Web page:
I remember back in the late '90s when Ira Katznelson, an eminent political scientist at Columbia, came to deliver a guest lecture to an economic philosophy class I was taking. It was a great lecture, made more so by the fact that the class was only about ten or twelve students and we got got ask all kinds of questions and got a lot of great, provocative answers. Anyhow, Prof. Katznelson described a lunch he had with Irving Kristol back either during the first Bush administration. The talk turned to William Kristol, then Dan Quayle's chief of staff, and how he got his start in politics. Irving recalled how he talked to his friend Harvey Mansfield at Harvard, who secured William a place there as both an undergrad and graduate student; how he talked to Pat Moynihan, then Nixon's domestic policy adviser, and got William an internship at The White House; how he talked to friends at the RNC and secured a job for William after he got his Harvard Ph.D.; and how he arranged with still more friends for William to teach at UPenn and the Kennedy School of Government. With that, Prof. Katznelson recalled, he then asked Irving what he thought of affirmative action. "I oppose it", Irving replied. "It subverts meritocracy."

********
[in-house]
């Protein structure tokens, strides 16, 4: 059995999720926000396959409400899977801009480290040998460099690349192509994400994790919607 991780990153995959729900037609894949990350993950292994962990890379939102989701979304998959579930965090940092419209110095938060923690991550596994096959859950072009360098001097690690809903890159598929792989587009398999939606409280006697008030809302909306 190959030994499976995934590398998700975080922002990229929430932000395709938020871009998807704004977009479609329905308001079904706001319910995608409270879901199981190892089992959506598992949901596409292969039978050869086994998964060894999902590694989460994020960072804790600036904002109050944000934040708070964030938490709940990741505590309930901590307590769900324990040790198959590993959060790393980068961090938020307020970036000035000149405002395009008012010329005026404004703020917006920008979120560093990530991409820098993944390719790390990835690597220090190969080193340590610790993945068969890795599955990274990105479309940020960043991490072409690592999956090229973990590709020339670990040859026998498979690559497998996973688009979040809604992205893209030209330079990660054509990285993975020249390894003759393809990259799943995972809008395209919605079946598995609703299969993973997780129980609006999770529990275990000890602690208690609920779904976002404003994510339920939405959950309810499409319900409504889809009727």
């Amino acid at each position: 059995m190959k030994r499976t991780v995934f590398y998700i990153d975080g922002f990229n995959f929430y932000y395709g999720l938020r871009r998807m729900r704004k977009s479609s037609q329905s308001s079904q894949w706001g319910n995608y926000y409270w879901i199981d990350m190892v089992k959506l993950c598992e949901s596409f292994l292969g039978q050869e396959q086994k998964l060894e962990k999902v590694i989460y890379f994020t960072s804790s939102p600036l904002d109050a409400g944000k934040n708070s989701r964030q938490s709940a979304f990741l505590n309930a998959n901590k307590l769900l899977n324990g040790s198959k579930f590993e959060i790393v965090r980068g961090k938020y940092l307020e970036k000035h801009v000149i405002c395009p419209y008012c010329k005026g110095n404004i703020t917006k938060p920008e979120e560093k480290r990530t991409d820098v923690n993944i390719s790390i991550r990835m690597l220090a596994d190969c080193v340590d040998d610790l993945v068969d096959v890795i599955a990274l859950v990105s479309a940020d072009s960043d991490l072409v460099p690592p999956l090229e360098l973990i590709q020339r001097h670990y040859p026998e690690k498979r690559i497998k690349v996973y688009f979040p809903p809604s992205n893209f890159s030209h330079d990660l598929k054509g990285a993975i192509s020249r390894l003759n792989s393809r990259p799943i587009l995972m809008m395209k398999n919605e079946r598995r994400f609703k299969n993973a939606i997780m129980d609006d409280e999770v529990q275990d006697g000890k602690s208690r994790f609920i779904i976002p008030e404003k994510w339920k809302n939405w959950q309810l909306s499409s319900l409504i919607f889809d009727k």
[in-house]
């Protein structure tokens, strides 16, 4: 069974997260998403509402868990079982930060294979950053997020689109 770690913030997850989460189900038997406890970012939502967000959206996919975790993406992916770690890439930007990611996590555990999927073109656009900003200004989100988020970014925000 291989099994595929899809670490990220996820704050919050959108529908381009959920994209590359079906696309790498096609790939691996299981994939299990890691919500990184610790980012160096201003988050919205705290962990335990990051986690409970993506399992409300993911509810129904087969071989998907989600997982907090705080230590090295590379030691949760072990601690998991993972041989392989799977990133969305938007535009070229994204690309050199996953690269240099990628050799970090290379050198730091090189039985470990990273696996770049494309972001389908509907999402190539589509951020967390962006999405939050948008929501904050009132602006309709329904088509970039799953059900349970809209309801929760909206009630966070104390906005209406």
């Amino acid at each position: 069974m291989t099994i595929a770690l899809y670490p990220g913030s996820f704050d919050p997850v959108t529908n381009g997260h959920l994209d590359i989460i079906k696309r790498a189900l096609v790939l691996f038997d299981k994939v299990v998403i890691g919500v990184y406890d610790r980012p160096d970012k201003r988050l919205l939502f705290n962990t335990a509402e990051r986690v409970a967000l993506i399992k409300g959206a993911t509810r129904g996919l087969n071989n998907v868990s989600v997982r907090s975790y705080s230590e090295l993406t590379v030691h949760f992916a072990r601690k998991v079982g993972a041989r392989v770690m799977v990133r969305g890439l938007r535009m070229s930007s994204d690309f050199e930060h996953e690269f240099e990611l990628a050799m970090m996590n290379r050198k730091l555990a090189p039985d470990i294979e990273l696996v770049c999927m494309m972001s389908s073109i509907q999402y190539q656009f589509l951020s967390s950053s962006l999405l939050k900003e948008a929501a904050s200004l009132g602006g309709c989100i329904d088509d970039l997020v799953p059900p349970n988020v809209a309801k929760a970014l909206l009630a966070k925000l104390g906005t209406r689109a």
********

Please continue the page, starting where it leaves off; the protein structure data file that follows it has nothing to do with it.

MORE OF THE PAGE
I found this here, after being sent by Glenn Greenwalds's commenter macgupta, here.
You see? In America, land of the free and home of the brave, it's not about how hard you work or how smart you are, it's just about who your daddy was. But as a bonus, you then get to pretend that, yes, work and smarts matter. But we know the truth.